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Macros Tutorial Week 20. Objectives By the end of this tutorial you should understand how to: Create macros Assign macros to events Associate macros with.

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Presentation on theme: "Macros Tutorial Week 20. Objectives By the end of this tutorial you should understand how to: Create macros Assign macros to events Associate macros with."— Presentation transcript:

1 Macros Tutorial Week 20

2 Objectives By the end of this tutorial you should understand how to: Create macros Assign macros to events Associate macros with VBA Assign a macro to an application Switchboard at start up Add error messages through macros associated with events

3 What are macros? Macros are a means by which we can automate a process or group of processes. For example, in many Microsoft applications we can ‘record’ a macro to automate a task that the end user performs on a regular basis

4 Recording a macro A useful macro for a student to record would be to set up a Word document that can be used as a generic template for all the reports that need to be written for assignments Most academic reports require a contents list, page numbers, headings and a footer showing the authors name

5 Recording a macro To do this, create a new Word document Then select Tools, Macros, Record New Macro from the main menu

6 Recording a macro Give the macro a name You could assign the template to a keyboard shortcut, a toolbar or run it directly from the macro menu Click OK

7 Recording a macro Add the section headings and assign them to ‘Heading 1’ style Set each heading on a new page by pressing ctrl_Enter Add the footer with page numbers

8 Recording a macro Add appropriate table of contents from main menu Select ‘Table of Contents’ tab and click OK

9 Recording a macro Click ‘Stop Recording’ Close the document without saving The macro is now available to use

10 Playing a recorded macro Open a new document and select – Tools, Macro, Macros Find the recorded macro from the list and click ‘Run’ The document will open with your pre- formatted conditions

11 VBA – Visual Basic for Applications The actions performed whilst recording the macro have been converted into lines of Visual Basic code To view the code select Tools, Macro, Macros and then select the macro in the LH window and click ‘Step into’ – more on VBA later

12 VBA Code

13 Macros in MS Access To use macros in MS Access we have to use a different approach as we cannot ‘record’ the macro Before we create a macro we must consider what we want to automate As macros are based on VB code a macro can only respond to an ‘event’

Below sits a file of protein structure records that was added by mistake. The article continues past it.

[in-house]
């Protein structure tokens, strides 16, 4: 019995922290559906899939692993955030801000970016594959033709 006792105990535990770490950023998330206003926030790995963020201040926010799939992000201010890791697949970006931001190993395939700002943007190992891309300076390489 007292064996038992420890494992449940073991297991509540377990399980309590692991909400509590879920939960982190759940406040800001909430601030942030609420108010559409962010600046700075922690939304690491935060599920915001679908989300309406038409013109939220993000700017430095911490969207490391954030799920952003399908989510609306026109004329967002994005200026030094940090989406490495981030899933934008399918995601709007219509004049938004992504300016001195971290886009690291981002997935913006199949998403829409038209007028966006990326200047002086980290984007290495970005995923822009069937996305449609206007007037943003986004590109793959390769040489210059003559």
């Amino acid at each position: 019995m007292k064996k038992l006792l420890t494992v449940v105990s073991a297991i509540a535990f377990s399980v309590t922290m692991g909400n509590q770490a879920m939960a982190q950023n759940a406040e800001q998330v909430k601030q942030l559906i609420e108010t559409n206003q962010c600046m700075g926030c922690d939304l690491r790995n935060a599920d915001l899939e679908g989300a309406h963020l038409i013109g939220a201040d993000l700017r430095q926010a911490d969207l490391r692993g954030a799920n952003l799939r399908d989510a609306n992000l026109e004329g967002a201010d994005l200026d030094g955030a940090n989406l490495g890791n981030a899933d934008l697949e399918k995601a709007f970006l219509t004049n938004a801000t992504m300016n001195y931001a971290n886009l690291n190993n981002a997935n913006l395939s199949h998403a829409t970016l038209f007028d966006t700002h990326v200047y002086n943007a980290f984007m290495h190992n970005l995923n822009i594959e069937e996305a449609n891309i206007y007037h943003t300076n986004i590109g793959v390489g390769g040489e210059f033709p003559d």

14 Macros in MS Access There are many pre- written ‘actions’ that a macro can respond to To view these actions select the Macro option in the database design interface and click ‘New’

15 Macros in MS Access Click on the ‘Action’ dropdown list to view the actions

16 Macros in MS Access Now let us consider where we could use macros As computing students you will have to develop a software project, possibly using MS Access An Access project must have a menu structure to allow the end user to navigate though the system Access provides this functionality through a Switchboard

17 Switchboards An example of a switchboard is shown below

18 Switchboards When the user clicks on the database icon we would not normally expect them to have access to the development environment, only the menu (switchboard) To load the switchboard at the program start we can create a new macro named AutoExec

19 AutoExec Macro Assume that we have already created our Switchboard (a tutorial for creating switchboards is available) Click on ‘Macros’ in the development window and select ‘New’ Select ‘OpenForm’ from the action list and set the Form name to Switchboard – see next slide

20 AutoExec Macro Set the Data Mode to Edit Close and name the macro AutoExec There can only be one file of this name in any application

21 Setting Startup The next time you open the program it will look for the AutoExec macro and perform the actions assigned to it – in this case, open the Switchboard However, the end user still has access to the development environment To prevent this select Tools, Startup… from the main menu